I hope so, and I hope that we will increase our ability to foster equality, respect, civility, rationality, and education, deep and broad, specialized and generalized, technical, vocational, and liberal education. All of these will be essential to our survival.
As I head into what is likely the last 1/3 of my life, I want to learn more every day, to help people every day, and to stay as healthy and sharp as I can. If I am ever able to retire, I hope to work on memoir and our family’s history. I want to be a good husband, father, and grandfather for every minute I am able. Amen.
The St. George Tucker House: https://www.history.org/almanack/places/hb/hbtucker.cfm
Chowning’s Tavern: https://www.colonialwilliamsburg.com/eat/chownings-tavern-resorts
Abby Aldrich Rockefeller Folk Art Museum: https://www.colonialwilliamsburg.com/art-museums/rockefeller-museum
The Governor’s Palace: https://en.m.wikipedia.org/wiki/Governor%27s_Palace_(Williamsburg,_Virginia)
The Master and His Emissary: The Divided Brain and the Making of the Western World: New Expanded Edition: https://tinyurl.com/y4o63nzj
The Hidden Brain Podcast, a 51 minute show on “The Divided Brain”: https://www.npr.org/podcasts/510308/hidden-brain
A Small Town Lawyer’s Reading List from “Perspectives of a Small Town Lawyer”: https://hunterlawfirm.net/a-small-town-lawyers-reading-list/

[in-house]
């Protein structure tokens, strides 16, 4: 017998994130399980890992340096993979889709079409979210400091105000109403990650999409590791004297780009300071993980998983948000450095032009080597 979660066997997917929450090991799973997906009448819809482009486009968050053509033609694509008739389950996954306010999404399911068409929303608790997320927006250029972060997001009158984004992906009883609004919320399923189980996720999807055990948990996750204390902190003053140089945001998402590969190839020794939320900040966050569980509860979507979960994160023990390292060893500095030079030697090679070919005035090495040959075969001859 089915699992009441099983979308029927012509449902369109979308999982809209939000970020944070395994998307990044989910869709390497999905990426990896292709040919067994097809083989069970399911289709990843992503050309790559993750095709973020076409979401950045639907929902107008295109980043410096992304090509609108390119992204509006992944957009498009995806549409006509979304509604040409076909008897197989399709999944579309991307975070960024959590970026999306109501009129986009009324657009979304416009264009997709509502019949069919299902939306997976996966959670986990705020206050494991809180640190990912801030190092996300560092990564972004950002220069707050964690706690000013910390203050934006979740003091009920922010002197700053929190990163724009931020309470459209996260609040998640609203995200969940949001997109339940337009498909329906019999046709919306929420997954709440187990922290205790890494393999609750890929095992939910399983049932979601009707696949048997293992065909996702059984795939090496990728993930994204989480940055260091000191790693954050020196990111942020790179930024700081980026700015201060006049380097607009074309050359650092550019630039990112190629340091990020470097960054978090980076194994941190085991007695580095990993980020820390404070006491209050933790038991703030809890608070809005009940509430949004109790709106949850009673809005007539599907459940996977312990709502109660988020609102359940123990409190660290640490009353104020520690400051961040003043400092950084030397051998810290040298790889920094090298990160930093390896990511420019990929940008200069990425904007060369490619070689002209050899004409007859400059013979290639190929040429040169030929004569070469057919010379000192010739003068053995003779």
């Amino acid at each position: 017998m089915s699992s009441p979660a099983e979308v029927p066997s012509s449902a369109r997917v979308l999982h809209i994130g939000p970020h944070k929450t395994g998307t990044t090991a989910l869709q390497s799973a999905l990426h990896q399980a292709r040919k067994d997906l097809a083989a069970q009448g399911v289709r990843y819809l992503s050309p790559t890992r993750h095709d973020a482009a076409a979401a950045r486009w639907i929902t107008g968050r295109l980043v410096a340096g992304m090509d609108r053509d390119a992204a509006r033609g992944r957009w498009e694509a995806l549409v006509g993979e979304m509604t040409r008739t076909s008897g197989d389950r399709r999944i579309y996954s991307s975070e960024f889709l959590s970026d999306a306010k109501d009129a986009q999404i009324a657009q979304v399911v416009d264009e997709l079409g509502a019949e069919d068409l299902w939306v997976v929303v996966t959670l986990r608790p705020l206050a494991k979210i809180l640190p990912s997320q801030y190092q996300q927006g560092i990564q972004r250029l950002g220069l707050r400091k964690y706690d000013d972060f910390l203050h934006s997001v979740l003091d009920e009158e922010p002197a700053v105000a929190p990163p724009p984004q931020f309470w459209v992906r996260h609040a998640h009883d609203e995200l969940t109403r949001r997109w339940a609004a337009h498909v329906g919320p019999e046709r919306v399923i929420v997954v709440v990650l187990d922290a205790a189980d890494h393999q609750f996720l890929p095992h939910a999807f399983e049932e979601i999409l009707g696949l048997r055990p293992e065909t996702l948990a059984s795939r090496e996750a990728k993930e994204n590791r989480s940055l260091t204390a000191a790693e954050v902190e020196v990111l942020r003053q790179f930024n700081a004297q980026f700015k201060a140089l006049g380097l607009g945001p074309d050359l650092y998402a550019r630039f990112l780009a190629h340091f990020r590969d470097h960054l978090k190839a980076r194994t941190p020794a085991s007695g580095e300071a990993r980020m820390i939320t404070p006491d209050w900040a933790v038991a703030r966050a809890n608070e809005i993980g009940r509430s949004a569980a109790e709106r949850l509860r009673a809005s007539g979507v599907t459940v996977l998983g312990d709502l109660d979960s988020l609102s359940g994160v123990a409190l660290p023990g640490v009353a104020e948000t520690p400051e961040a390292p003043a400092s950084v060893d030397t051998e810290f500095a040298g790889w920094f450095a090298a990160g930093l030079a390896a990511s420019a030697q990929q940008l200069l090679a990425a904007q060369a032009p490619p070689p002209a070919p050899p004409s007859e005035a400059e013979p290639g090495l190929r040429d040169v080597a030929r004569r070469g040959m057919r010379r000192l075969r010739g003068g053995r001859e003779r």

A Small Town Lawyer Should Engage In Thinking:
Some Suggested Reading.
Kurt Anderson: “Fantasyland: How America Went Haywire: A 500 Year History”
Susan Jacoby: “The Age of American Unreason”.
Susan Jacoby: “Freethinkers – A History of American Secularism”
Michelle Obama: “Becoming”
Catherine Nixey: “The Darkening Age – The Christian Destruction of the Classical World”
Bernard Mayo: Editor: “Jefferson Himself”
Kevin R.C. Gutzman: “James Madison and the Making of America”
Steven Weinberg: “To Explain the World – The Discovery of Modern Science”
Yuval Noah Harari and Derek Perkins: “21 Lessons for the 21st Century”
Yuval Noah Harari and Derek Perkins: “Sapiens – a Brief History of Mankind”
Yuval Noah Harari and Derek Perkins: “Homo Deus – a Brief History of Tomorrow”
Matthew Stewart: “The Heretical Origins of the American Republic”
Craig A. James: “The Religious Virus: Why We Believe in God”
Ronald C. White: “A. Lincoln; a Biography”
Ronald C. White: “American Ulysses: A Biography of Ulysses S. Grant”
Doris Kearns Goodwin: “No Ordinary Time: Franklin and Eleanor Roosevelt: The Home Front in World War II”
Doris Kearns Goodwin: “Team of Rivals: The Political Genius of Abraham Lincoln”
Ron Chernow: “Hamilton”
Ron Chernow: “Washington, a Life Ron Chernow: Grant”
This post was written by Burton Hunter